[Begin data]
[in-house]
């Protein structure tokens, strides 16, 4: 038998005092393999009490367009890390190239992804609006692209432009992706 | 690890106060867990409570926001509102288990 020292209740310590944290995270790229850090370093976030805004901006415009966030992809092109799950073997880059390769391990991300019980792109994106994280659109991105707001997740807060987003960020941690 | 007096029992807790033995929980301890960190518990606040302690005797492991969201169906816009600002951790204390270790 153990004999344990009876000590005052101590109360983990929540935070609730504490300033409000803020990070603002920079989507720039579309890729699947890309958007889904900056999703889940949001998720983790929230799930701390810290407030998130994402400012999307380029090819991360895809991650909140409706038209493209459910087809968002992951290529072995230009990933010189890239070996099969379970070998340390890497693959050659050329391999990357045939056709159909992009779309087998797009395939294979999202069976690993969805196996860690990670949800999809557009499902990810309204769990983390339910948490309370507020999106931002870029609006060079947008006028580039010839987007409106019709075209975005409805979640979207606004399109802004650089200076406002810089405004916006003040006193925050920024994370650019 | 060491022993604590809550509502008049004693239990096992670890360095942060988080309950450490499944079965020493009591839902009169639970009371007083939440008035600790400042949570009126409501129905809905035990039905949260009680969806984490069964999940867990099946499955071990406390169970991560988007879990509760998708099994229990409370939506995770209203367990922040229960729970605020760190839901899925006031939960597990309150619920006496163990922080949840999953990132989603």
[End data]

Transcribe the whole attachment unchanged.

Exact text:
[in-house]
């Protein structure tokens, strides 16, 4: 038998005092393999009490367009890390190239992804609006692209432009992706 | 690890106060867990409570926001509102288990 020292209740310590944290995270790229850090370093976030805004901006415009966030992809092109799950073997880059390769391990991300019980792109994106994280659109991105707001997740807060987003960020941690 | 007096029992807790033995929980301890960190518990606040302690005797492991969201169906816009600002951790204390270790 153990004999344990009876000590005052101590109360983990929540935070609730504490300033409000803020990070603002920079989507720039579309890729699947890309958007889904900056999703889940949001998720983790929230799930701390810290407030998130994402400012999307380029090819991360895809991650909140409706038209493209459910087809968002992951290529072995230009990933010189890239070996099969379970070998340390890497693959050659050329391999990357045939056709159909992009779309087998797009395939294979999202069976690993969805196996860690990670949800999809557009499902990810309204769990983390339910948490309370507020999106931002870029609006060079947008006028580039010839987007409106019709075209975005409805979640979207606004399109802004650089200076406002810089405004916006003040006193925050920024994370650019 | 060491022993604590809550509502008049004693239990096992670890360095942060988080309950450490499944079965020493009591839902009169639970009371007083939440008035600790400042949570009126409501129905809905035990039905949260009680969806984490069964999940867990099946499955071990406390169970991560988007879990509760998708099994229990409370939506995770209203367990922040229960729970605020760190839901899925006031939960597990309150619920006496163990922080949840999953990132989603």